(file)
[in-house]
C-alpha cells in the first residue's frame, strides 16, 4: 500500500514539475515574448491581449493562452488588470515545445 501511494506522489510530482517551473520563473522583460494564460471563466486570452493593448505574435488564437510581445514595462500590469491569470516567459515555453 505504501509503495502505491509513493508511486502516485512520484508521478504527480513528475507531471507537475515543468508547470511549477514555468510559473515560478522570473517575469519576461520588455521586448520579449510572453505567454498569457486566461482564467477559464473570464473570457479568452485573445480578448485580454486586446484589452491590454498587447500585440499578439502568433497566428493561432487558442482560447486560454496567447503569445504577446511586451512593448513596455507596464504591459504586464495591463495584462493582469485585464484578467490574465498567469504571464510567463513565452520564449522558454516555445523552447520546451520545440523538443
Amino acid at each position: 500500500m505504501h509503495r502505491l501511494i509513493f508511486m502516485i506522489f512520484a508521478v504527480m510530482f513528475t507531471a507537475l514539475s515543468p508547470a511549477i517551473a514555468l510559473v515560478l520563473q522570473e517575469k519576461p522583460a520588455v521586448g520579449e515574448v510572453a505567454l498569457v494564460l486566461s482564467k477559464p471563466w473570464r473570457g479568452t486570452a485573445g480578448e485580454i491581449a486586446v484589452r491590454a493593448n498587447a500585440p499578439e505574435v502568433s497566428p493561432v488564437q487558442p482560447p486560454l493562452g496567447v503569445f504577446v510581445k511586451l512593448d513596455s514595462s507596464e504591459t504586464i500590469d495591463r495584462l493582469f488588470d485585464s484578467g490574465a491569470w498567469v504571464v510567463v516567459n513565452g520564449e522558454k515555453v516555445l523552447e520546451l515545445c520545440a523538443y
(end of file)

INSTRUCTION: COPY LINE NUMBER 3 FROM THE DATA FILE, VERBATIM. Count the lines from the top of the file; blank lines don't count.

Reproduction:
Amino acid at each position: 500500500m505504501h509503495r502505491l501511494i509513493f508511486m502516485i506522489f512520484a508521478v504527480m510530482f513528475t507531471a507537475l514539475s515543468p508547470a511549477i517551473a514555468l510559473v515560478l520563473q522570473e517575469k519576461p522583460a520588455v521586448g520579449e515574448v510572453a505567454l498569457v494564460l486566461s482564467k477559464p471563466w473570464r473570457g479568452t486570452a485573445g480578448e485580454i491581449a486586446v484589452r491590454a493593448n498587447a500585440p499578439e505574435v502568433s497566428p493561432v488564437q487558442p482560447p486560454l493562452g496567447v503569445f504577446v510581445k511586451l512593448d513596455s514595462s507596464e504591459t504586464i500590469d495591463r495584462l493582469f488588470d485585464s484578467g490574465a491569470w498567469v504571464v510567463v516567459n513565452g520564449e522558454k515555453v516555445l523552447e520546451l515545445c520545440a523538443y